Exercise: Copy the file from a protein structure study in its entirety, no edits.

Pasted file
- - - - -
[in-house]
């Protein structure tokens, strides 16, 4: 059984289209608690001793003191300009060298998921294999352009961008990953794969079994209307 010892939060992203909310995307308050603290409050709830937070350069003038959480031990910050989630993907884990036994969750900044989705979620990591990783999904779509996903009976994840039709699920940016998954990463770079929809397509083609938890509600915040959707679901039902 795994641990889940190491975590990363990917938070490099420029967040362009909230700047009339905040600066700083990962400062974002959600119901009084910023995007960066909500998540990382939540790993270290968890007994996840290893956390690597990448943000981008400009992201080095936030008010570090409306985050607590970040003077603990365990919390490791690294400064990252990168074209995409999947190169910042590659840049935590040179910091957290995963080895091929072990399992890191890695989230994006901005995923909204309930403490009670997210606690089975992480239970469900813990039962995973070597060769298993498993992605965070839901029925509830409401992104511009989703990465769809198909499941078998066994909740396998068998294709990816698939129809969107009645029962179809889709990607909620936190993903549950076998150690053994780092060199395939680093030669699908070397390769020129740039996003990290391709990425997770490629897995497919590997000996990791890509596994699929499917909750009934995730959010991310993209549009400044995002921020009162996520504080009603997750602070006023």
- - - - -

[in-house]
């Protein structure tokens, strides 16, 4: 059984289209608690001793003191300009060298998921294999352009961008990953794969079994209307 010892939060992203909310995307308050603290409050709830937070350069003038959480031990910050989630993907884990036994969750900044989705979620990591990783999904779509996903009976994840039709699920940016998954990463770079929809397509083609938890509600915040959707679901039902 795994641990889940190491975590990363990917938070490099420029967040362009909230700047009339905040600066700083990962400062974002959600119901009084910023995007960066909500998540990382939540790993270290968890007994996840290893956390690597990448943000981008400009992201080095936030008010570090409306985050607590970040003077603990365990919390490791690294400064990252990168074209995409999947190169910042590659840049935590040179910091957290995963080895091929072990399992890191890695989230994006901005995923909204309930403490009670997210606690089975992480239970469900813990039962995973070597060769298993498993992605965070839901029925509830409401992104511009989703990465769809198909499941078998066994909740396998068998294709990816698939129809969107009645029962179809889709990607909620936190993903549950076998150690053994780092060199395939680093030669699908070397390769020129740039996003990290391709990425997770490629897995497919590997000996990791890509596994699929499917909750009934995730959010991310993209549009400044995002921020009162996520504080009603997750602070006023």